|Chennai||Rs. 25020.00 (0.81%)|
|Mumbai||Rs. 25890.00 (0.98%)|
|Delhi||Rs. 25200.00 (-0.2%)|
|Kolkata||Rs. 25480.00 (1.03%)|
|Kerala||Rs. 24800.00 (0.61%)|
|Bangalore||Rs. 25000.00 (0.81%)|
|Hyderabad||Rs. 25080.00 (1.09%)|
Determining the terms agreeable to both the parties is going to be an issue as the supply agreements of natural gas from the K-G Basin is only up to April, 2014. Besides, there is a huge cut in natural gas supply to power projects owing to a decline in production
The two merchant power plants of Lanco and GMR in Andhra Pradesh have been asked to sign long-term power purchase agreements to sell power at a regulated price as they are using natural gas allocated at a regulated price of $4.2 per mmbtu from the K-G basin.
“We have issued notices to both the companies to sign long-term PPAs,” said Hiralal Samaria, chairman and managing director of APTransco, the umbrella organisation of state discoms.
However, determining the terms agreeable to both the parties is going to be an issue as the supply agreements of natural gas from the K-G Basin is only up to April, 2014. Besides, there is a huge cut in natural gas supply to power projects in general owing to a decline in production. When cited these aspects, Samaria said the PPAs would be entered in line with the agreements with merchant power projects but on the basis of a regulated price.
The move comes after the power ministry reminded the state government that the decision to cancel the allocation of K-G D6 gas to the two plants was put in abeyance last year by the Empowered Group of Ministers (EGoM) on the condition that they would supply power to AP discoms at a regulated price.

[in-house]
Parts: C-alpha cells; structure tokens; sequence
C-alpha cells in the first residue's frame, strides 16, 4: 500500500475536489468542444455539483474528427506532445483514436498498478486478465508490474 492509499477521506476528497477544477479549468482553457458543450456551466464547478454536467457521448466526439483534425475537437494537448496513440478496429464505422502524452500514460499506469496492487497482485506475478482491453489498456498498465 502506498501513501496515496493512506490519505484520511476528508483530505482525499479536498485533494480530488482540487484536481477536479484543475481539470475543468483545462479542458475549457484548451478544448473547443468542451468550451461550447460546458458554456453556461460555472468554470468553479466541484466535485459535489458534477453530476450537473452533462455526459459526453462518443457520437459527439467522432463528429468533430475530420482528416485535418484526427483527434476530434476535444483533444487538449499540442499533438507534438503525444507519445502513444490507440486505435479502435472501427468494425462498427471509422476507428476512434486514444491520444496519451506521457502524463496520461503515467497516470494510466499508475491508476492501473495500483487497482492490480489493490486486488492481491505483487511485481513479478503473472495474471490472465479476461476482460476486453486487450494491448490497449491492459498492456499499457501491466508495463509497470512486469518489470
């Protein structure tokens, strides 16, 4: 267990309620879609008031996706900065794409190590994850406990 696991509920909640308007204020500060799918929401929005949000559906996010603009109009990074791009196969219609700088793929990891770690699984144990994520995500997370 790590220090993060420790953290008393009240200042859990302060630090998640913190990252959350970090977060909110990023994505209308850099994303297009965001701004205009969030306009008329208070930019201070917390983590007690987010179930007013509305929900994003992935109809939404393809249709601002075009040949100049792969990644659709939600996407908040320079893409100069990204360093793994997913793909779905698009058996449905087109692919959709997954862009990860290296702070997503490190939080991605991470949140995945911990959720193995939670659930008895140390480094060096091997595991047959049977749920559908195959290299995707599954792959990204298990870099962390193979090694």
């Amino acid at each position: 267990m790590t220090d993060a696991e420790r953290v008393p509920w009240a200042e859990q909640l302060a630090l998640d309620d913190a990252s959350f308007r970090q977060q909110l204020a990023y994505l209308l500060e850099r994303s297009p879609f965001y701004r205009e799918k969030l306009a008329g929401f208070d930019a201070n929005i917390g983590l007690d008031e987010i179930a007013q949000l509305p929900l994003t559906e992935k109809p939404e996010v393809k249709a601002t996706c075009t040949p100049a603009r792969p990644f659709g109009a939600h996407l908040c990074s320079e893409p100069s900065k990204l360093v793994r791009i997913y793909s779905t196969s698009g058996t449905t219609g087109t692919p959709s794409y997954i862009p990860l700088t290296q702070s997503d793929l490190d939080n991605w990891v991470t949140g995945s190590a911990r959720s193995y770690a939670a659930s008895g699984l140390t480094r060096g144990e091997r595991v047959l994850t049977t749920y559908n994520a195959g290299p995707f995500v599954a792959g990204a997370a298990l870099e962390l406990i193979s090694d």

The two power plants — Lanco Infratech’s 360 Mw Kondapally second phase project and GMR’s 220 Mw barge mounted Tanir Bavi plant— were allocated natural gas from K-G D6 in 2010, but they have been selling power in the open market in the absence of any power supply agreements with the state power utilities.
This became an issue after the EGoM took a view that power projects that have fuel supply linkages at regulated prices must also sell power to state discoms at a regulated tariff.
However, the state power utilities had earlier entered into short-term power purchase agreements with both the power plants through a bidding process for supply during this year and next year in place of a regulated tariff arrangement.
This goes against the EGoM’s decision. On October 23, 2012, power ministry joint secretary ICP Keshari, in a letter to the state energy department said: “The cancellation of allocation of K-G D6 gas to both the plants has been kept in abeyance in view of agreement to supply to AP discoms at Aperc-regulated tariff for the period from June 1, 2012, to May 31, 2013.”
Again in a second letter on November 6, he pointed out that the short-term price at which the discoms had decided to purchase power from these two plants was higher than the ceiling price fixed by the AP regulator.
When contacted, M Sahoo, principal secretary, energy department, said they were not aware on what conditions the Government of India initially allocated natural gas to these two power projects.
In view of the acute power shortage, the government had invited companies for short-term power supply and the prices had been decided through a bidding process.
He, however, added that after receiving correspondence from the power ministry his department had asked APTransco to take steps accordingly.
Keshari’s letter states Lanco and GMR have been selling power to AP discoms at Rs 5.70 and Rs 5.60 per unit from these plants respectively. In November last year, Lanco sold power to Tamil Nadu at over Rs 7 per unit. Long-term PPAs would mean the companies cannot sell power at a higher rate.